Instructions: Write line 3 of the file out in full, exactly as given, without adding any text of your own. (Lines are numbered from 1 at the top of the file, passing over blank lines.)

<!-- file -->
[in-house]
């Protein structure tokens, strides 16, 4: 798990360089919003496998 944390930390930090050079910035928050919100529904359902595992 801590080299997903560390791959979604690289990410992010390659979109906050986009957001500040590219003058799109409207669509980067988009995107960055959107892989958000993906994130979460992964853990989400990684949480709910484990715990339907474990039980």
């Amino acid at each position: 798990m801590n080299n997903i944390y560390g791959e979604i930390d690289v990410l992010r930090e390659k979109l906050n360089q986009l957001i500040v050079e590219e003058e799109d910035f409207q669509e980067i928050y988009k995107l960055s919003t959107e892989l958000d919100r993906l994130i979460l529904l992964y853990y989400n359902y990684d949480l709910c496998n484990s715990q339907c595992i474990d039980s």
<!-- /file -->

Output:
């Amino acid at each position: 798990m801590n080299n997903i944390y560390g791959e979604i930390d690289v990410l992010r930090e390659k979109l906050n360089q986009l957001i500040v050079e590219e003058e799109d910035f409207q669509e980067i928050y988009k995107l960055s919003t959107e892989l958000d919100r993906l994130i979460l529904l992964y853990y989400n359902y990684d949480l709910c496998n484990s715990q339907c595992i474990d039980s």